About Faiza Faisal

Faiza Faisal is a language and Reading Specialist trained in the Orto-Gillingham Approach. She is an Associate of the Academy of Orton-Gillingham Practitioners and Educators(USA) and IDA Certified Dyslexia Practitioner. She has been practicing at CARE since the year 2000. Faiza teaches students on one on one and group basis.Also, Faiza teacher trains and offers workshops/ seminars to raise awareness about learning disabilities/dyslexia and counsels students/parents/teachers on academic/psychological issues related to learning and behavior.

Behaviour Management Strategies Making connection

Behaviour Management Strategies Making connection

General tips

• Be definite – know what you want and let the children know what you expect in a calm and polite way
• Be clear about general as well as specific behaviours – lining up, entering/leaving the room, talking, doing work, listening, showing respect, trying your best
• Be aware – what will happen if you do or don’t get what you want – plan your response
• Acknowledge good behaviour and reward with specific, detailed praise
• Use proximity praise when low-level misbehaviour starts, ensuring you and the children know which sanctions apply for specific misbehaviours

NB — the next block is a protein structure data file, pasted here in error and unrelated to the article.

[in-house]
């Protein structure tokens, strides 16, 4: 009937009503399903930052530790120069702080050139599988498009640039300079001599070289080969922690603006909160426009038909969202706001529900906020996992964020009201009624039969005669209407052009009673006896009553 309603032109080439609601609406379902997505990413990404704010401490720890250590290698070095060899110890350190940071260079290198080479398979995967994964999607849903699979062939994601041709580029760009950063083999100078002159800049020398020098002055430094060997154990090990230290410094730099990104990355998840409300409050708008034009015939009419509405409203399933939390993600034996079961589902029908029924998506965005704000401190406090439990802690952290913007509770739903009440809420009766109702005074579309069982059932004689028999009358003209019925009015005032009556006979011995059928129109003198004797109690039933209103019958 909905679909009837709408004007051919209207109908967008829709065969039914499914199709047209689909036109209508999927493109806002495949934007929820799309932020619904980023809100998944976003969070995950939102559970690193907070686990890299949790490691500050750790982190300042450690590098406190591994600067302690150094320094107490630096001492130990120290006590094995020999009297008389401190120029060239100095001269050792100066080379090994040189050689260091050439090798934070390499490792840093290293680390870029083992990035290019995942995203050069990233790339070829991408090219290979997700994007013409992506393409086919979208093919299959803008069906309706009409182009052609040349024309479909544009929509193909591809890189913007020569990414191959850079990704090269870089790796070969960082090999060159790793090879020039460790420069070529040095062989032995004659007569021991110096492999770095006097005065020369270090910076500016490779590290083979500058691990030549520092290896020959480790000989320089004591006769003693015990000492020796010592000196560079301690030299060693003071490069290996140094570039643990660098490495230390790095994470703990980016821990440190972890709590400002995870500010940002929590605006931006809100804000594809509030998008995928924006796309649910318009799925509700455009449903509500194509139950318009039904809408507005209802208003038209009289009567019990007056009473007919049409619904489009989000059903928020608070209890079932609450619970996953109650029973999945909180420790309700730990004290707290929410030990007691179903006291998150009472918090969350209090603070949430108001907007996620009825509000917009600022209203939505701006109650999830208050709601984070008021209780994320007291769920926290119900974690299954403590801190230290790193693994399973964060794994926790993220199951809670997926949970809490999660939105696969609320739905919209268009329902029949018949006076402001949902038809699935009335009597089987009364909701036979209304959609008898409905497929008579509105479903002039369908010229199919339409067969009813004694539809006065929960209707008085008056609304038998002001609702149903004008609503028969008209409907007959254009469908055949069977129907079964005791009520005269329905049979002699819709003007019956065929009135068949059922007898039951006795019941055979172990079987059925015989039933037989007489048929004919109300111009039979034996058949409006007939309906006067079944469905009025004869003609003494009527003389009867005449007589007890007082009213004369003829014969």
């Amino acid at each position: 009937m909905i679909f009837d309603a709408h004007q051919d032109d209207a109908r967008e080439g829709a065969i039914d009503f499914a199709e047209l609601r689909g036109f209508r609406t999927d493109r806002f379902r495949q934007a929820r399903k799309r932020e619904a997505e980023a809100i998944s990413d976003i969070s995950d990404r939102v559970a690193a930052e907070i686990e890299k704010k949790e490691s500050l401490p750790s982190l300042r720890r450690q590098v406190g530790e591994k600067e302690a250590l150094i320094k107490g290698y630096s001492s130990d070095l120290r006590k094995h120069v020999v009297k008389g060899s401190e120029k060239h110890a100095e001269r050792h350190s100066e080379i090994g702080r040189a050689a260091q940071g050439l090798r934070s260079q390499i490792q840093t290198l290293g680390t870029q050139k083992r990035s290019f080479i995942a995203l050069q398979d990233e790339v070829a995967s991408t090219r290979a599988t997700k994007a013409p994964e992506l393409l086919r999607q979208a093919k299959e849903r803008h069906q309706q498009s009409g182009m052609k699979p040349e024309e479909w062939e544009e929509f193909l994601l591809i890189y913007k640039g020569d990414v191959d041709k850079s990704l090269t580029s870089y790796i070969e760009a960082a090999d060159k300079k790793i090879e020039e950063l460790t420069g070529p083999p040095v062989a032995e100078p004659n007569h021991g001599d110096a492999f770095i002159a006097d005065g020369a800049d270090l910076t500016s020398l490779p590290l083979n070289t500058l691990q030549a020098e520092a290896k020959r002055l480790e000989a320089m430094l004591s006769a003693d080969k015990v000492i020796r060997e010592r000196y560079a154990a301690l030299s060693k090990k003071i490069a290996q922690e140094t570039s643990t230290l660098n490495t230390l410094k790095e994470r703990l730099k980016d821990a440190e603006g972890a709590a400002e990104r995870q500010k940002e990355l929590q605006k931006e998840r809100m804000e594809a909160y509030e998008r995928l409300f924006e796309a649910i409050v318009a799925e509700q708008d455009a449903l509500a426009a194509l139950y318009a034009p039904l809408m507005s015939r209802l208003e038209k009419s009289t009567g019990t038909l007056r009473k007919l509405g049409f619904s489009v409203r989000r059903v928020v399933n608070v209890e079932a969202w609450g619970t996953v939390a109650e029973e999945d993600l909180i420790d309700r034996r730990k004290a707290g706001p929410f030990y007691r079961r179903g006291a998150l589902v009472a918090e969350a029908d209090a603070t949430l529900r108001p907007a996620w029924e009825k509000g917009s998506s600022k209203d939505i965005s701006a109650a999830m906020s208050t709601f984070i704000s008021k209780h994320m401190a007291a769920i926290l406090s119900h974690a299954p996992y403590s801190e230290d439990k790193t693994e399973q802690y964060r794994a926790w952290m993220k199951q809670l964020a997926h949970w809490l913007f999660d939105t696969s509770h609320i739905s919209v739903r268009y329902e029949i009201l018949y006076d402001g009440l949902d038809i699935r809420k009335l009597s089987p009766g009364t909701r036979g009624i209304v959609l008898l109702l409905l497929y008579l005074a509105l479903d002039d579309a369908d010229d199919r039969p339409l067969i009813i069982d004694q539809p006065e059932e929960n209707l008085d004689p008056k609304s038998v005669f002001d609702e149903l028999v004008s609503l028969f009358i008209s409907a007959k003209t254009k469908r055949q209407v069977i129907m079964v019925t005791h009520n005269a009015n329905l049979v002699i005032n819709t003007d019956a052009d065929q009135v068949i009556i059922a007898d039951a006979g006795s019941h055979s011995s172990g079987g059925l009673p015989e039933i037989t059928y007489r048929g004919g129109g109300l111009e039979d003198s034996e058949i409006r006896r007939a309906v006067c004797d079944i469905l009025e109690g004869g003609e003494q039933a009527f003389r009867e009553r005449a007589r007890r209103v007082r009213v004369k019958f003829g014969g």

• Be calm and consistent – remain polite and fair, applying school rules and sanctions consistently
• Treat the children as you would a colleague in the office
• Have a clear structure to the day or lesson – a clear pattern offers safety and security
• Be positive and keep standards high – expect the best and praise/reward those who achieve highly
• Be interested – get to know the children and form good relationships with them
• Be flexible – if your class are bored/unsettled/tired then change your plans and bend a little
• Set small targets for individuals who struggle and notice when they achieve them
• Be persistent – never give up on a child or class. Look for the solution. Behaviour takes time to change.

Behaviour matters- How literate is your school?

Controlling the class

• Learn to ‘read’ the class – be flexible and adapt your approach according to their behaviour